Schools in around 17 countries remain fully closed, while those in 39 countries remain partially closed, according to a report released by UNICEF on Thursday.
Among those "almost completely closed" are schools usually attended by nearly 77 million students in the Philippines, Bangladesh, Venezuela, Saudi Arabia, Panama and Kuwait.
Nearly a third of this figure is accounted for by the Philippines, which is fighting one of Asia's worst coronavirus outbreaks and where a new school year started this week.
Pupils from the six countries represent more than half of the 131 million students worldwide that have missed more than three-quarters of their in-person learning, UNICEF said.
"The education crisis is still here, and with each passing day that classrooms remain dark, the devastation worsens," said UNICEF Executive Director Henrietta Fore.
The report said teachers should be prioritised for COVID-19 vaccines, after health workers and those most at risk, to protect them from community transmission.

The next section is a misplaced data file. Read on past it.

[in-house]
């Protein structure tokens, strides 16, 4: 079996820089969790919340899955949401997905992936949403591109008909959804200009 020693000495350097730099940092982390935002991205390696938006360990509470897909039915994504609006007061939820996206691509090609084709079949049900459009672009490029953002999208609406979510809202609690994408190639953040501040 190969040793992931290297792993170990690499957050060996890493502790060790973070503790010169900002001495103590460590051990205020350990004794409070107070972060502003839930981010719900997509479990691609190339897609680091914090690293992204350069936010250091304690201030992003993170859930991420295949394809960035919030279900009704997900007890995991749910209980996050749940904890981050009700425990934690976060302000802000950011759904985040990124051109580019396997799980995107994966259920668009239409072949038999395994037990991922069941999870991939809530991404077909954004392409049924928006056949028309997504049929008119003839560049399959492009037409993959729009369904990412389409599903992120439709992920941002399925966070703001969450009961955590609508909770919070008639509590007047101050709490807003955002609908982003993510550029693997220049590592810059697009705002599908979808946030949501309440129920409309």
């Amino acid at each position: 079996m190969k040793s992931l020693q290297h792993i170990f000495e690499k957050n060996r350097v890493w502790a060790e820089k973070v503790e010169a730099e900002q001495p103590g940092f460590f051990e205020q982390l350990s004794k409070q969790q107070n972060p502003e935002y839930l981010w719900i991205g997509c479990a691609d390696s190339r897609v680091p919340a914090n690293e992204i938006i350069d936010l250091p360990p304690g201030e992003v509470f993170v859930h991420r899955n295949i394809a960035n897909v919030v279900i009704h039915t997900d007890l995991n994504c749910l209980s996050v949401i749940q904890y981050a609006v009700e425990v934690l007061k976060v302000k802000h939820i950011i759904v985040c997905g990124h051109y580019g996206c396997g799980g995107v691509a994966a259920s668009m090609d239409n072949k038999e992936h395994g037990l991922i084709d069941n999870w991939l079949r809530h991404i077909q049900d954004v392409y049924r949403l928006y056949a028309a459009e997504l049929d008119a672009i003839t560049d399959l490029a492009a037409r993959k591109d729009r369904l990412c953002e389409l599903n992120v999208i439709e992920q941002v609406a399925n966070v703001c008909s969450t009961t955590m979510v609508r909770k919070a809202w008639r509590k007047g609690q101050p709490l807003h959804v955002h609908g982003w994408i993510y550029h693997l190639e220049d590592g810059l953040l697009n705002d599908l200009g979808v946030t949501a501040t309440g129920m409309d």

Students may be safer at home, but the availability of computers, mobile phones and internet, and the uneven quality of education, are among challenges they continue to face.
In the Philippines, some children have been forced to climb onto roofs just to get an internet signal.
In June, President Rodrigo Duterte rejected a proposal to allow face-to-face classes to resume in some areas, saying: "I cannot gamble on the health of the children."
In a report released in April, the Asian Development Bank estimated school closures lasting more than a year could slash future earnings among the region's students by as much as $1.25 trillion, or equivalent to 5.4% of GDP in 2020.
UNICEF and its partners will shut down their digital channels for 18 hours on Thursday to draw attention to the crisis and the "18 months of lost learning".
"This is a crisis we will not allow the world to ignore," UNICEF's Fore said. "Our channels are silent, but our message is loud: Every community, everywhere must reopen schools as soon as possible."